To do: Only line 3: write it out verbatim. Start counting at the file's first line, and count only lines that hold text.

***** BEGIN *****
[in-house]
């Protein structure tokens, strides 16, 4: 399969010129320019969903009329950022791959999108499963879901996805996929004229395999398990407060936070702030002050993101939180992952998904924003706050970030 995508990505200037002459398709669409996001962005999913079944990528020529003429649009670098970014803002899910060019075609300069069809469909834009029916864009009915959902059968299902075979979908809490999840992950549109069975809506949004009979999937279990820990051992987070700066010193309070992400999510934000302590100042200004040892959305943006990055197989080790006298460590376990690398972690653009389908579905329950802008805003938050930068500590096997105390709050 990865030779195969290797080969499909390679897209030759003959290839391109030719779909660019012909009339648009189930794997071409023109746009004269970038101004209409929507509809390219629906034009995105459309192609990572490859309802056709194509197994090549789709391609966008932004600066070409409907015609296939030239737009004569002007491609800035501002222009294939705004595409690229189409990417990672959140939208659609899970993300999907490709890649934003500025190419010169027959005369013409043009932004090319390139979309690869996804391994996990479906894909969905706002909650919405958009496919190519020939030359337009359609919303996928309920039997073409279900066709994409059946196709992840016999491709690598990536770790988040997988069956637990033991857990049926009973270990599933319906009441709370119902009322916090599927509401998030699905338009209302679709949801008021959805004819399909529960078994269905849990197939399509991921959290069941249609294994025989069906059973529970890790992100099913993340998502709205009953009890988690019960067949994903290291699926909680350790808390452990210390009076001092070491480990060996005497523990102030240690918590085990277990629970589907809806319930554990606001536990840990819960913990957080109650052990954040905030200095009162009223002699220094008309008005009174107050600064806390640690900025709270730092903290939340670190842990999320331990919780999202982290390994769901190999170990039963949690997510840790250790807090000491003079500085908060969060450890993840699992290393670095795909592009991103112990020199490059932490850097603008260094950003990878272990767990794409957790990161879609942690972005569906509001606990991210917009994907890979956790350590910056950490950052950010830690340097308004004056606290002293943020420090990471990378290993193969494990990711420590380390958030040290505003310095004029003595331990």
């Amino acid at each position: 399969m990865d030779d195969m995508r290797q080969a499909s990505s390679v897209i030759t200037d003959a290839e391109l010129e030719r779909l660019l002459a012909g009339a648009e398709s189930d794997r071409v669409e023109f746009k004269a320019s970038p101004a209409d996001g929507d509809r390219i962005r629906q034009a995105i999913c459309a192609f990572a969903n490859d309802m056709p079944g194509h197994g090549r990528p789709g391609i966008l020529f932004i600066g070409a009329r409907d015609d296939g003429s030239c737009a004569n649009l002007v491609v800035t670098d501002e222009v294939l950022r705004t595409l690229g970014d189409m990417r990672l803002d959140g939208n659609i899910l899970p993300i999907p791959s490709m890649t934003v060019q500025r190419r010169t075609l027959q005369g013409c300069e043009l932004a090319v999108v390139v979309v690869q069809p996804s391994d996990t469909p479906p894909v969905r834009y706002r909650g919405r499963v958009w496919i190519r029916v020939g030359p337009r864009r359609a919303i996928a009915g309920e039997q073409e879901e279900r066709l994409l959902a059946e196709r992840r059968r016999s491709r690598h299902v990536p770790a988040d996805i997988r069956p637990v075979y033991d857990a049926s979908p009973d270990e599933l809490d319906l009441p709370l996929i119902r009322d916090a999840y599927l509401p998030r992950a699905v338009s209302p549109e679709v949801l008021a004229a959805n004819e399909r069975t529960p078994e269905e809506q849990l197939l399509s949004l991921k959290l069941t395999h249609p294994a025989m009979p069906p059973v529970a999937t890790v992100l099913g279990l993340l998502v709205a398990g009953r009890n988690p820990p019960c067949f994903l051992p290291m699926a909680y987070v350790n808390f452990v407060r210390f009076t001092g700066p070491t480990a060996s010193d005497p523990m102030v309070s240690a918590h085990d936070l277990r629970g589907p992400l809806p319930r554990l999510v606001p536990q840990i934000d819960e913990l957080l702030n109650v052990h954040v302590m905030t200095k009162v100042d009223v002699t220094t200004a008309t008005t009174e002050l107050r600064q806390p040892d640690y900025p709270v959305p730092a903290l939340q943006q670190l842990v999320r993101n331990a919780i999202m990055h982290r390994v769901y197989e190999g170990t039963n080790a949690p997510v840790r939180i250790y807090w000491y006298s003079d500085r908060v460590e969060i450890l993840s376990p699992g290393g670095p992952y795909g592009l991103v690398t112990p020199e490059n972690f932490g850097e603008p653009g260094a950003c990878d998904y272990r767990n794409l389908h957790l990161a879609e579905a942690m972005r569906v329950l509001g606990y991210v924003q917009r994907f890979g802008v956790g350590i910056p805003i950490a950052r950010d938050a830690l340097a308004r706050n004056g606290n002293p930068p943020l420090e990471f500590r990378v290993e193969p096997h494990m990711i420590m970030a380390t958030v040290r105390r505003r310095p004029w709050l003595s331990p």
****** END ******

């Amino acid at each position: 399969m990865d030779d195969m995508r290797q080969a499909s990505s390679v897209i030759t200037d003959a290839e391109l010129e030719r779909l660019l002459a012909g009339a648009e398709s189930d794997r071409v669409e023109f746009k004269a320019s970038p101004a209409d996001g929507d509809r390219i962005r629906q034009a995105i999913c459309a192609f990572a969903n490859d309802m056709p079944g194509h197994g090549r990528p789709g391609i966008l020529f932004i600066g070409a009329r409907d015609d296939g003429s030239c737009a004569n649009l002007v491609v800035t670098d501002e222009v294939l950022r705004t595409l690229g970014d189409m990417r990672l803002d959140g939208n659609i899910l899970p993300i999907p791959s490709m890649t934003v060019q500025r190419r010169t075609l027959q005369g013409c300069e043009l932004a090319v999108v390139v979309v690869q069809p996804s391994d996990t469909p479906p894909v969905r834009y706002r909650g919405r499963v958009w496919i190519r029916v020939g030359p337009r864009r359609a919303i996928a009915g309920e039997q073409e879901e279900r066709l994409l959902a059946e196709r992840r059968r016999s491709r690598h299902v990536p770790a988040d996805i997988r069956p637990v075979y033991d857990a049926s979908p009973d270990e599933l809490d319906l009441p709370l996929i119902r009322d916090a999840y599927l509401p998030r992950a699905v338009s209302p549109e679709v949801l008021a004229a959805n004819e399909r069975t529960p078994e269905e809506q849990l197939l399509s949004l991921k959290l069941t395999h249609p294994a025989m009979p069906p059973v529970a999937t890790v992100l099913g279990l993340l998502v709205a398990g009953r009890n988690p820990p019960c067949f994903l051992p290291m699926a909680y987070v350790n808390f452990v407060r210390f009076t001092g700066p070491t480990a060996s010193d005497p523990m102030v309070s240690a918590h085990d936070l277990r629970g589907p992400l809806p319930r554990l999510v606001p536990q840990i934000d819960e913990l957080l702030n109650v052990h954040v302590m905030t200095k009162v100042d009223v002699t220094t200004a008309t008005t009174e002050l107050r600064q806390p040892d640690y900025p709270v959305p730092a903290l939340q943006q670190l842990v999320r993101n331990a919780i999202m990055h982290r390994v769901y197989e190999g170990t039963n080790a949690p997510v840790r939180i250790y807090w000491y006298s003079d500085r908060v460590e969060i450890l993840s376990p699992g290393g670095p992952y795909g592009l991103v690398t112990p020199e490059n972690f932490g850097e603008p653009g260094a950003c990878d998904y272990r767990n794409l389908h957790l990161a879609e579905a942690m972005r569906v329950l509001g606990y991210v924003q917009r994907f890979g802008v956790g350590i910056p805003i950490a950052r950010d938050a830690l340097a308004r706050n004056g606290n002293p930068p943020l420090e990471f500590r990378v290993e193969p096997h494990m990711i420590m970030a380390t958030v040290r105390r505003r310095p004029w709050l003595s331990p």